Maybe there was, long ago—in a time before the sort of person who gets their news online was born. But those days are over and with them, the concept of financial security driven by the simple, honest ethic of American work.
Few people can agree on what the “middle class” even is—CNBC estimates that 70% of Americans pre-Covid identified, but far fewer would have actually qualified. For the record, the Pew Research Center defined middle class Americans as those making between $46,960 and $140,900 annually. Business Insider claims the median income for US households falls just under $80,000, while the median for the upper class sits at $189,000.
The math is plain: that’s a $100,000 disparity—about the range that exists for a supposed middle class—but it doesn’t take a master of arithmetic to see that a family of four taking $50,000 a year lives much differently than a family pulling over six figures. That’s to say nothing of location.
So what do all these numbers mean? For too many Americans, even looking at a figure like $46,000 can appear daunting in the time of a global pandemic, where businesses have shuttered, entrepreneurship has been stifled, and the big box retail sector has grown stronger than ever before. There was a time when America ran on unskilled labor—but that was long ago, before the sort of person who gets their news online was even born. Globalized society has outsourced that to bottom-dollar bidders, driving down the median quality of life, especially for those in the retail and industrial sectors.
It may be jarring, if unsurprising, that Al Jazeera reports the global middle class amid the Covid pandemic has shrunk, for the first time in decades, by approximately 90 million people. Over 131 million people worldwide are living on less than the equivalent of just $2.00 a day.
That amount should seem absurd to Americans who already feel the crunch on an exponentially higher minimum wage: especially when they still feel the crunch of how little that money can get them. Even more sobering is a notion that the World Bank expects this number of impoverished people to grow, perhaps exponentially, before the year is out.
We don’t often think about the economic impact of the coronavirus pandemic. In a race to find answers, the world effectively just shut itself off—and, perhaps, not without cause. After all, if it meant that lives were saved, just how far was a collective society willing to go, to stop and suffer?
That’s a much harder measure to quantify for talking head reports, and so we simply don’t. A family who falls through the cracks and loses everything because their business went under isn’t a victim of covid—rather one of unfortunate economic circumstance. And a child’s education that was stunted by the sudden shift to digital school in a rocky home environment might just have their development permanently stunted, but some will call that a reasonable sacrifice because fought to flatten the curve.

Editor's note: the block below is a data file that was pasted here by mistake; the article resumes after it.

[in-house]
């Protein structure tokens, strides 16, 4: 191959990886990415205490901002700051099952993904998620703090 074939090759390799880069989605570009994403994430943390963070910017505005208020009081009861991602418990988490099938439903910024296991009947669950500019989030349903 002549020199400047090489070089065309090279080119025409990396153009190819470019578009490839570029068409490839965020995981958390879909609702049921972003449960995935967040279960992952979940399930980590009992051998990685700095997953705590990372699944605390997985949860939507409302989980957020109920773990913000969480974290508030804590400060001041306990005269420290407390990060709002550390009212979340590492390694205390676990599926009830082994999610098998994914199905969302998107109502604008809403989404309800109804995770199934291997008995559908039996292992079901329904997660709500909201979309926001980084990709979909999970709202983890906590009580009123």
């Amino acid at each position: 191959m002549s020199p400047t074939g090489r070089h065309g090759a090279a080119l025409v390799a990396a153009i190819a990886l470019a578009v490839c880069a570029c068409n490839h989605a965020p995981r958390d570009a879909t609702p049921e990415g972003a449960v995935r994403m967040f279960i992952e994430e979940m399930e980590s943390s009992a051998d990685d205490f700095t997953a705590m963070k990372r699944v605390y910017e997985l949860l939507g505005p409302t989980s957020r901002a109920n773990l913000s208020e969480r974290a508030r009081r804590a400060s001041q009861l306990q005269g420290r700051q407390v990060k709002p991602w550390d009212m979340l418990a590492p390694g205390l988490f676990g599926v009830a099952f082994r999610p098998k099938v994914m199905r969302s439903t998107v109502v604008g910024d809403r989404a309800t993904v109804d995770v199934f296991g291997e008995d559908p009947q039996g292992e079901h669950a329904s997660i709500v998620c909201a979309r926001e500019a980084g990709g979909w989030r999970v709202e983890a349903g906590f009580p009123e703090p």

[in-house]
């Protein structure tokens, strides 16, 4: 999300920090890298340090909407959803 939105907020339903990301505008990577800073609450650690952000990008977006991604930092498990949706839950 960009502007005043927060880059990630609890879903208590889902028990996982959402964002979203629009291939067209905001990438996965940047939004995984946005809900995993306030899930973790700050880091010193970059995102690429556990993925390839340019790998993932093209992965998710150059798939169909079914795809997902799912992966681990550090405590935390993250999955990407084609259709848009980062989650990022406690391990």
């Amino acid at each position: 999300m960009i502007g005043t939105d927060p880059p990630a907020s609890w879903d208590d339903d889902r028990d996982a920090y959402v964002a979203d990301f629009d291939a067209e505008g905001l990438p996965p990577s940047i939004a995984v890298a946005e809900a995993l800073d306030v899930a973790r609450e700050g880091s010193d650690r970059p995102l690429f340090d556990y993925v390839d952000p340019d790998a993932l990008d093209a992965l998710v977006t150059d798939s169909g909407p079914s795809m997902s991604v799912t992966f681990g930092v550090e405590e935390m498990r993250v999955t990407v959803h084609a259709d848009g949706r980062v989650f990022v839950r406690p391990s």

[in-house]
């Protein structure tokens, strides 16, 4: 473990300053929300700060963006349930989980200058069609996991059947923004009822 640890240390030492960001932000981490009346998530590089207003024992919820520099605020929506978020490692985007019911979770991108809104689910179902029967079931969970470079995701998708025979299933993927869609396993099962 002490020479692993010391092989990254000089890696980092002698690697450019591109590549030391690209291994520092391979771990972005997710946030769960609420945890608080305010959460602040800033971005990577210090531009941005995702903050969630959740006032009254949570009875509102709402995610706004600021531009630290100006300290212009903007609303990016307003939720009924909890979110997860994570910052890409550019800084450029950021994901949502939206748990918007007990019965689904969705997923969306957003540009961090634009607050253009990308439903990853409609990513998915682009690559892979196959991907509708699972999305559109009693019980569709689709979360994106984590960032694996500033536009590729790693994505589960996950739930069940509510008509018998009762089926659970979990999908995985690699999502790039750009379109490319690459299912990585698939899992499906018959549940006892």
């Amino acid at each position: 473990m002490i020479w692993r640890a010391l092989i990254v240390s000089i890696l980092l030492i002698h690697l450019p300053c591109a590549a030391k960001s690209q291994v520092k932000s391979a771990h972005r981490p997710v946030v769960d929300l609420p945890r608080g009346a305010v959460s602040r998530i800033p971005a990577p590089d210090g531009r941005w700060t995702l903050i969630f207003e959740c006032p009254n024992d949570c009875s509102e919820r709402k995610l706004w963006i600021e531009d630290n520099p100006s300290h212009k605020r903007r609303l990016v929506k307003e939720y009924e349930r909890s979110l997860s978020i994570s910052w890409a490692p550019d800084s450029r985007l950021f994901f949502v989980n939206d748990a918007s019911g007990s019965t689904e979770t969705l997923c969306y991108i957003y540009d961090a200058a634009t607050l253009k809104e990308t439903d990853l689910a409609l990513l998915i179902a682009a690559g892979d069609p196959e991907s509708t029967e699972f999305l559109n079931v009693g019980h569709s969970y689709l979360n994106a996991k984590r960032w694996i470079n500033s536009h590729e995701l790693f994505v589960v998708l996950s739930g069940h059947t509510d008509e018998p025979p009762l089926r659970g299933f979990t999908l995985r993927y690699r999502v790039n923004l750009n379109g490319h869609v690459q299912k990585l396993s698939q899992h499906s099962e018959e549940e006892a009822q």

A question, then: when trading lives for lives, how exactly do you determine if one sacrifice is better than the other?
Because statistics matter little to the individual, and these questions shall weigh heavy long after the world resumes its natural order. What might have been the middle class continues to feel its crunch, and rescue spending from government entities brings its own set of issues, in the form of rapid inflation.
US President Joe Biden has proposed taxing the “rich” through a capital gains tax hike, while democrats at large weigh the value of an increased consumption tax. Thing is, targeting the rich (if you can call it that) while they continue to outpace an economic downtown, further widening that ocean-sized income gap, will not solve the key issues keeping so many people pressed down:
There’s no such thing as a middle class.
We as people have fought, on a local and government level, to disenfranchise the American worker. To render their output impotent, all while holding our noses and voting for what major corporations inform us is in the public’s best interest. Thereby focusing solely on social issues, in choosing to save a dollar we have cost the world in billions. We never thought about the impact these decisions would have, not just on those immediately affected, but their families or the communities around them.
And then, when that wasn’t enough, a pandemic cropped up and we decided to shut it all down.
So when the lights come back on and the Earth begins to spin on its axis, Americans will be forced to answer difficult questions about just what their money is worth. Cryptocurrency is still the effective wild west, and rapid developments through tech, computing, and robotics mean even the service, retail, and industrial sectors could soon be looking barren.
Is there a place for the middle class, and comforting security in that old-world quality of life? Should there be a quick solution, could it be delivered to your doorstep in forty-eight hours or less? And assuming it could, would the price of convenience outweigh the cost of competition?